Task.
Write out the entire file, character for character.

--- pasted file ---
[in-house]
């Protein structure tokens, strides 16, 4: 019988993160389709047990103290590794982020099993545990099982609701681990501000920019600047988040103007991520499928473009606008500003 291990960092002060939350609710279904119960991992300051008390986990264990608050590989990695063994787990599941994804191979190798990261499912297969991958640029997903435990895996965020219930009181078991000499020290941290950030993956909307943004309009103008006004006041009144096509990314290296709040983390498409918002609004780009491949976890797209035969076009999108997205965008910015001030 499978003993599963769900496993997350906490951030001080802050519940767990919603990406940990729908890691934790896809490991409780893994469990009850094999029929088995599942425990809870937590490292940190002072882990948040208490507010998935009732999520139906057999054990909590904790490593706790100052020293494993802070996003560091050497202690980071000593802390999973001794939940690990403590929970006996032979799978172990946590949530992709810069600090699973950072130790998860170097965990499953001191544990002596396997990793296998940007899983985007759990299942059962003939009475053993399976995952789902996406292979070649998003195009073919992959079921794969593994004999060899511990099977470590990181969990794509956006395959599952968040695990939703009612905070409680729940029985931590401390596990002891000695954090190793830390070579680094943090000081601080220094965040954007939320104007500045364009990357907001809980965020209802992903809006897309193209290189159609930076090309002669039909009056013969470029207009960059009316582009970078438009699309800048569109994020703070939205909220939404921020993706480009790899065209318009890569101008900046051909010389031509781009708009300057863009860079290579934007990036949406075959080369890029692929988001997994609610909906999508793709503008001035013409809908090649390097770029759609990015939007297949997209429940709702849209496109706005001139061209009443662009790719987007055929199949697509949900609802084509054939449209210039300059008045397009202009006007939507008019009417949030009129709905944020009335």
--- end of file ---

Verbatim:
[in-house]
């Protein structure tokens, strides 16, 4: 019988993160389709047990103290590794982020099993545990099982609701681990501000920019600047988040103007991520499928473009606008500003 291990960092002060939350609710279904119960991992300051008390986990264990608050590989990695063994787990599941994804191979190798990261499912297969991958640029997903435990895996965020219930009181078991000499020290941290950030993956909307943004309009103008006004006041009144096509990314290296709040983390498409918002609004780009491949976890797209035969076009999108997205965008910015001030 499978003993599963769900496993997350906490951030001080802050519940767990919603990406940990729908890691934790896809490991409780893994469990009850094999029929088995599942425990809870937590490292940190002072882990948040208490507010998935009732999520139906057999054990909590904790490593706790100052020293494993802070996003560091050497202690980071000593802390999973001794939940690990403590929970006996032979799978172990946590949530992709810069600090699973950072130790998860170097965990499953001191544990002596396997990793296998940007899983985007759990299942059962003939009475053993399976995952789902996406292979070649998003195009073919992959079921794969593994004999060899511990099977470590990181969990794509956006395959599952968040695990939703009612905070409680729940029985931590401390596990002891000695954090190793830390070579680094943090000081601080220094965040954007939320104007500045364009990357907001809980965020209802992903809006897309193209290189159609930076090309002669039909009056013969470029207009960059009316582009970078438009699309800048569109994020703070939205909220939404921020993706480009790899065209318009890569101008900046051909010389031509781009708009300057863009860079290579934007990036949406075959080369890029692929988001997994609610909906999508793709503008001035013409809908090649390097770029759609990015939007297949997209429940709702849209496109706005001139061209009443662009790719987007055929199949697509949900609802084509054939449209210039300059008045397009202009006007939507008019009417949030009129709905944020009335």